But at the same time, I know that in the past, I got along better with men than with women. I have found—at least in the workplace—that a group of women always has a very specific dynamic: one of extreme competitiveness, either for real power or perceived power. It’s that whole clique formation thing, perhaps a carryover from high school and the concept of mean girls. I know that it’s one thing that I do not miss at all about working full time.

Women can be absolutely brutal to one another, and that saddens me. It truly does. When I was an undergraduate taking Women’s Studies courses, I remember a lot of discussions about the sociology and psychology of females and the unspoken need to one-up another woman who may or may not be a competitor. As in, for example, the Queen Bee Syndrome: the woman who reaches a position of power who then does everything she can to make sure that no other women get promoted (there is only room at the top for one).

“There are two ways of spreading light: to be the candle or the mirror that reflects it.” ~ Edith Wharton

Storm Clouds, South Dakota (Pixdaus)

I know that I’ve talked about these things before in this forum, but when I think back on some of the women I have left by the wayside in my own quest for fire, I am, most certainly, abashed. For example, I remember years ago when I managed the document production department for a government contractor. The art department was particularly troublesome.

The first graphic artist I hired was a seemingly nice woman. What I didn’t realize, even at the time, was that she was so insecure that anyone else I hired had to be willing to be subservient to her.

In my way of apology, it was my first time supervising so many people, and they were all female, until I hired a guy who had been in graduate school with me to work as an editor. Anyway, the senior graphic artist took a strong dislike to another artist I hired, and as a result, she (the first) took every opportunity to plant little tidbits of doubt in my ear. I was just naive enough to fall for it, and the end result was that the second graphic artist lost her job.

Now in my defense, she was habitually late and/or absent, so that was reason enough, but I never should have fallen prey to the constant brainwashing that X was really a terrible person, a bad artist, unproductive, ya da ya da ya da . . .

My point is this: I was stupid. The woman who reveled in spreading seeds of discontent was insecure, petty, and immature, and as a result, everyone lost.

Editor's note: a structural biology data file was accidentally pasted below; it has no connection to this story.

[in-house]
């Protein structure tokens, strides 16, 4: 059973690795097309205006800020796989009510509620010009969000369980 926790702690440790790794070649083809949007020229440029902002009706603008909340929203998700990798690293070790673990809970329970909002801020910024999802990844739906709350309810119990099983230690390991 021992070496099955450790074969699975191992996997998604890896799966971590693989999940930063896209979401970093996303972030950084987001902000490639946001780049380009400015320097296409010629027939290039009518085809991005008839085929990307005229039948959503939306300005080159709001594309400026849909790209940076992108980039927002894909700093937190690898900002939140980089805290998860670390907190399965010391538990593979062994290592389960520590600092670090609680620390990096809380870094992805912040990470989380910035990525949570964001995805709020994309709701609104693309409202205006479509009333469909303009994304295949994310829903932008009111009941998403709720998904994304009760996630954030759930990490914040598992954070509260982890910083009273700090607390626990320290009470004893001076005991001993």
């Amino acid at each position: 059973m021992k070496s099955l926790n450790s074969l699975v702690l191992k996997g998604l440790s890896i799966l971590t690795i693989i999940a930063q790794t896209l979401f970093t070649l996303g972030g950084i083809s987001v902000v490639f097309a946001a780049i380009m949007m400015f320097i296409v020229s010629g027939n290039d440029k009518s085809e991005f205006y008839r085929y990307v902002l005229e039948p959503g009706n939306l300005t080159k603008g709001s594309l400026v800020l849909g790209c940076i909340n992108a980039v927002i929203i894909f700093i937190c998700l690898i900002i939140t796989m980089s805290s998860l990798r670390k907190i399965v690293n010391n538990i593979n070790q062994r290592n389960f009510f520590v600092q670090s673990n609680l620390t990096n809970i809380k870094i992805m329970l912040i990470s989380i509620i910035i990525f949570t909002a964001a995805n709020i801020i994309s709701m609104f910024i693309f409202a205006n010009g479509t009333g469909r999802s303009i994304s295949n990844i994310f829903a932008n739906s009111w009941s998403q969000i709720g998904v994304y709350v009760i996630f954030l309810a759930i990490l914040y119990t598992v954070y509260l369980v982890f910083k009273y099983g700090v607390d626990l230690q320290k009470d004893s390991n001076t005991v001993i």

“What horrifies me most is the idea of being useless: well-educated, brilliantly promising, and fading out into an indifferent middle age.” ~Sylvia Plath

Field Before the Storm (Pixdaus)

I would like to think that such things would not happen now. I’m older, wiser, more patient, and less prone to be swayed by idle gossip and venomous rancor. I wish that I had had these traits when I was in my 20’s, but of course, hindsight proves to be the greatest teacher of all. I think back on myself at that time and how certain I was of everything, how unwilling I was to bend for fear it would be seen as weakness.

I love it when young women declare to the world, I am not a feminist. I would never want to be that kind of woman.

What is the old saying? Feminism is the radical notion that women are people too (I’m paraphrasing). So many women of my daughter’s generation view feminists as men-haters, as lesbians, as hairy-arm-pitted radicals.

If only they knew. I was in the second wave, after the bra-burners. But if not for women like me who did not allow men on the staff to pat my bum or to call me sweetie, women in their 20’s would not have half the gains they have in the workplace. Fifty-one percent of the population is female. The number of women on corporate letterhead is still growing.

Women are in politics, in the boardroom, in private practice; they are partners in prestigious firms, and they are chief of staff. No longer are women in the service confined to bedpans and bandages. They can fly fighter jets.

At the same time, feminism is all about choices: those women who choose to stay home and raise their children, those women who choose not to get married, those women who choose to have careers and families. And all of this is because of the radicals of the 60’s and early 70’s, and those of us who came after and picked up the baton.

“’How does distance look?’ is a simple direct question. It extends from a spaceless
within to the edge
of what can be loved. It depends on light.” ~ Anne Carson, Autobiography of Red

Storm Clouds Over the Canola Field

I remember that sometimes it really did feel as if we were fighting in the trenches, with our power suits, pumps and briefcases. Take us seriously—the unwritten banner across our chests.

I remember the male general manager who did not want to promote a woman on staff because he did not like her laugh. I remember the male executive who asked me to microwave his lunch. I remember the teacher who told me that I should seriously consider a career in politics. I remember wondering if it would ever get better.